Wage Theft is Crime, Deserves Jail Time

A Papa John’s franchise owner in New York City was sentenced last week to 60 days in jail for wage theft, a potentially precedent-setting punishment that could have wide-reaching consequences for the enforcement of labor law.

Abdul Jamil Khokhar pled guilty in July to cheating workers out of $230,000, denying them earned overtime pay and falsifying records to keep this information from tax authorities. Last week, he faced additional penalties: $280,000 in damages and what may be the first ever jail sentence for wage theft.

In the past, Khokhar’s illegal business practices would have likely yielded only a civil suit and the payment of a relatively small fine. However, New York Attorney General Eric Schneiderman, who earlier this year called fast food wage theft a “crime wave,” has been pushing for stronger sentences, joining other attorneys general across the country in making wage theft a top priority.

Schneiderman is right to treat Khokhar’s actions as a crime. Employers steal billions of dollars every year from workers, and, just like car theft, home invasion and mugging, wage theft has real victims.

“This is not an administrative problem or a bureaucratic problem or an accounting slip-up. This is a crime,” said New York Councilman Mark Levine, whose district encompasses some of the restaurants Schneiderman has been targeting. The only difference between this and a bank robbery, he said, is that “the victims are not powerful financial institutions. They are regular men and women—mostly men, mostly immigrants—who don’t have high-priced lawyers or security teams.”

Wage theft can take many forms, but one of the most common is, as in Khokhar’s case, refusing to pay workers for overtime. Employers also sometimes steal wages by not paying workers for all the hours they worked, not paying the minimum wage and in some extreme cases, not paying workers at all.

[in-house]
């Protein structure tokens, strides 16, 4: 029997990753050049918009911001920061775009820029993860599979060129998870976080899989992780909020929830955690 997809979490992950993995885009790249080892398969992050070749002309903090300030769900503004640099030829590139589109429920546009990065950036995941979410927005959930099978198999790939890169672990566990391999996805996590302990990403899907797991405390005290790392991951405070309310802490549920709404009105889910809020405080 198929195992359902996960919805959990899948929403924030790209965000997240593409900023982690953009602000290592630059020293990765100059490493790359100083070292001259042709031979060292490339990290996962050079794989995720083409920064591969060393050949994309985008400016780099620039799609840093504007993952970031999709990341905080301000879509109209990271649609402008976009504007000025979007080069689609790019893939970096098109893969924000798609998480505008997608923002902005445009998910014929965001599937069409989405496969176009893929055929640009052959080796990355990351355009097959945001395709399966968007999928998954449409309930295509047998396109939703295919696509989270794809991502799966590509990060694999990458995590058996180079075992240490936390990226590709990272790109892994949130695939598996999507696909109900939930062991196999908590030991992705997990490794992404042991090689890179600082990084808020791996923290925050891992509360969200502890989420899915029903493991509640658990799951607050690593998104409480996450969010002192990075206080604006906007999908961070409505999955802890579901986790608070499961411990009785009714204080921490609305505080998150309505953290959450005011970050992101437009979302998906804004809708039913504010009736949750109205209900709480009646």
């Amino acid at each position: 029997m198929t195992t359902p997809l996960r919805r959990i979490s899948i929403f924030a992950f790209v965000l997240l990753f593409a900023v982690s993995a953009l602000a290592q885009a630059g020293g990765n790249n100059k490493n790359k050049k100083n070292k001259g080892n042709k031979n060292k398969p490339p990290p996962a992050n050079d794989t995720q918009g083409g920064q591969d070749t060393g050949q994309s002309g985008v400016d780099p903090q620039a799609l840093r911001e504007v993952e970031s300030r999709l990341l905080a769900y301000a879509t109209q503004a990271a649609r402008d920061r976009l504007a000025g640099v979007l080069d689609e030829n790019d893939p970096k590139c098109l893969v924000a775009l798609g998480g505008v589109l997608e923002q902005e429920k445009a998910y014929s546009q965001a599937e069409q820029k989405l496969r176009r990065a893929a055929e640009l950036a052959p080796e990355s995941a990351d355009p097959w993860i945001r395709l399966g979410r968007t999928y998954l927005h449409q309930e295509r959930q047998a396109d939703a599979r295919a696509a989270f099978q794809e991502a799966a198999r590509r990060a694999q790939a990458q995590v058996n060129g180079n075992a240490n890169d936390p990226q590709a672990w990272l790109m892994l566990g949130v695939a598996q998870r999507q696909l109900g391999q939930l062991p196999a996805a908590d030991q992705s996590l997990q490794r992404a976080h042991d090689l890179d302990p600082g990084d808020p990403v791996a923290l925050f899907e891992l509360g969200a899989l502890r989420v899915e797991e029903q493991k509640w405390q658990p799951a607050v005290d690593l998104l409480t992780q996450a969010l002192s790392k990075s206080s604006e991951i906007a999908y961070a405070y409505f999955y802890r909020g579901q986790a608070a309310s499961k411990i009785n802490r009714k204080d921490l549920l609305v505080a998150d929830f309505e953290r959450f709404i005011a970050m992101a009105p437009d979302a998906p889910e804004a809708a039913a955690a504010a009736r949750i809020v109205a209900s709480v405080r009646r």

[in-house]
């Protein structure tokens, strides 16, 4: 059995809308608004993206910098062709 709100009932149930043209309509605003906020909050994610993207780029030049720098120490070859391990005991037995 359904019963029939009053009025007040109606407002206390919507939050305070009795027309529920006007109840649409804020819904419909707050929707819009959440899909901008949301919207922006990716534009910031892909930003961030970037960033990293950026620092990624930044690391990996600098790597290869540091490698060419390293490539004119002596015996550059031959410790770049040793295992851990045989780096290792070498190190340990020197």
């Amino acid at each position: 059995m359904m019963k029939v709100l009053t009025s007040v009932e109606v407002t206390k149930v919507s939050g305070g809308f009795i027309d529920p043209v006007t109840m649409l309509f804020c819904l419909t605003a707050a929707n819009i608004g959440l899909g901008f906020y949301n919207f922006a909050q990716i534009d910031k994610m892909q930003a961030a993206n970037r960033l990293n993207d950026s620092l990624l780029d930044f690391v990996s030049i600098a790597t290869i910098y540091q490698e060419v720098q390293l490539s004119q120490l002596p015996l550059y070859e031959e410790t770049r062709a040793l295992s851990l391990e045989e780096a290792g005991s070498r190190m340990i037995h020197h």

This type of theft can affect any kind of worker in any industry, but because they often desperately need jobs, low wage workers are especially vulnerable.

A 2009 study of 4,387 low wage workers conducted by researchers at the University of Illinois Chicago, the National Employment Law Project and UCLA found that in any given week, two-thirds experienced at least one pay-related violation. The average loss per worker amounted to roughly 15 percent of their total pay, money taken directly from people who were already struggling with poverty and economic insecurity.

Investigation of wage law violations is the responsibility of the Wage and Hour Division of the U.S. Department of Labor, which, even with recent budget increases, remains badly understaffed. This has allowed many perpetrators of wage theft to operate with impunity.

Khokhar’s sentence therefore represents a sea change, as attorneys general start working with the Department of Labor to systematically address these cases.

“There is an effort by thousands of businesses, unfortunately, to underpay workers what they are legally owed,” said Schneiderman in March. “If this money was just being stolen, by some organized gang of crooks, you bet everyone would know about it and be on it. This is something we treat just as seriously.”

Protecting workers from wage theft requires doing just what Schneiderman proposes: treating it like the crime it is and making sure unscrupulous employers face real consequences.

People who steal should go to jail, especially rich people who steal from their workers.


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